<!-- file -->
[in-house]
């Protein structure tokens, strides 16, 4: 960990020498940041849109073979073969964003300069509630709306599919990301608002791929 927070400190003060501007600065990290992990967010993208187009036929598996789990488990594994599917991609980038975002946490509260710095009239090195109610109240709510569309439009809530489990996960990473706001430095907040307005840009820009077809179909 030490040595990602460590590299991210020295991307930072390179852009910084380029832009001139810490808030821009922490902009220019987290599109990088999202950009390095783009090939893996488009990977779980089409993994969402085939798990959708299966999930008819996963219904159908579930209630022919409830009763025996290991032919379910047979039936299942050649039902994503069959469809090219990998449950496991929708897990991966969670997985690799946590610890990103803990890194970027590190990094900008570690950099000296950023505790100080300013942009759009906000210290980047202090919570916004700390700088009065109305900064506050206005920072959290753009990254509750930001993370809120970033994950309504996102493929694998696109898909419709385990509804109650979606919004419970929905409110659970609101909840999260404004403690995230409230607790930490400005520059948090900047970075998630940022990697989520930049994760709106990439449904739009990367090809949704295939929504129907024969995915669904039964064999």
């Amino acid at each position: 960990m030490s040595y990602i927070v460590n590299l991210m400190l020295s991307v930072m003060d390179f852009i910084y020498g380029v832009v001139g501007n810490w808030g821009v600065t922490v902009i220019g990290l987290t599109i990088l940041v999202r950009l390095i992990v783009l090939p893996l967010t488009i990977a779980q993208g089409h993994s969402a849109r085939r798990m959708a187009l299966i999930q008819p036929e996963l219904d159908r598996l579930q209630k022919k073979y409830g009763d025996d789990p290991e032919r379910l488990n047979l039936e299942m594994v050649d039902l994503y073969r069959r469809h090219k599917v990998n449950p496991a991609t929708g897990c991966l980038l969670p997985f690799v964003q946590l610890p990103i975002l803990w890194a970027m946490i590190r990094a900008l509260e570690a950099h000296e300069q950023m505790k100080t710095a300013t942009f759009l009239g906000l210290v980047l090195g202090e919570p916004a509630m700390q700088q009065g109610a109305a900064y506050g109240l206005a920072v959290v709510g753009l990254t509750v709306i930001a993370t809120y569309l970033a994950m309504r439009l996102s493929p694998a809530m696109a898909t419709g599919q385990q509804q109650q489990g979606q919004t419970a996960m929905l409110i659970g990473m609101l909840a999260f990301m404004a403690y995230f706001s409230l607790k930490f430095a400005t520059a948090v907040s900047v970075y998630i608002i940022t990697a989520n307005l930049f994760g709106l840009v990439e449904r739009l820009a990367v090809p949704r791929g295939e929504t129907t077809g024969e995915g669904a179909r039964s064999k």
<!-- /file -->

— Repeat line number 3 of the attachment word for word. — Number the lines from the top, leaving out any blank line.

């Amino acid at each position: 960990m030490s040595y990602i927070v460590n590299l991210m400190l020295s991307v930072m003060d390179f852009i910084y020498g380029v832009v001139g501007n810490w808030g821009v600065t922490v902009i220019g990290l987290t599109i990088l940041v999202r950009l390095i992990v783009l090939p893996l967010t488009i990977a779980q993208g089409h993994s969402a849109r085939r798990m959708a187009l299966i999930q008819p036929e996963l219904d159908r598996l579930q209630k022919k073979y409830g009763d025996d789990p290991e032919r379910l488990n047979l039936e299942m594994v050649d039902l994503y073969r069959r469809h090219k599917v990998n449950p496991a991609t929708g897990c991966l980038l969670p997985f690799v964003q946590l610890p990103i975002l803990w890194a970027m946490i590190r990094a900008l509260e570690a950099h000296e300069q950023m505790k100080t710095a300013t942009f759009l009239g906000l210290v980047l090195g202090e919570p916004a509630m700390q700088q009065g109610a109305a900064y506050g109240l206005a920072v959290v709510g753009l990254t509750v709306i930001a993370t809120y569309l970033a994950m309504r439009l996102s493929p694998a809530m696109a898909t419709g599919q385990q509804q109650q489990g979606q919004t419970a996960m929905l409110i659970g990473m609101l909840a999260f990301m404004a403690y995230f706001s409230l607790k930490f430095a400005t520059a948090v907040s900047v970075y998630i608002i940022t990697a989520n307005l930049f994760g709106l840009v990439e449904r739009l820009a990367v090809p949704r791929g295939e929504t129907t077809g024969e995915g669904a179909r039964s064999k």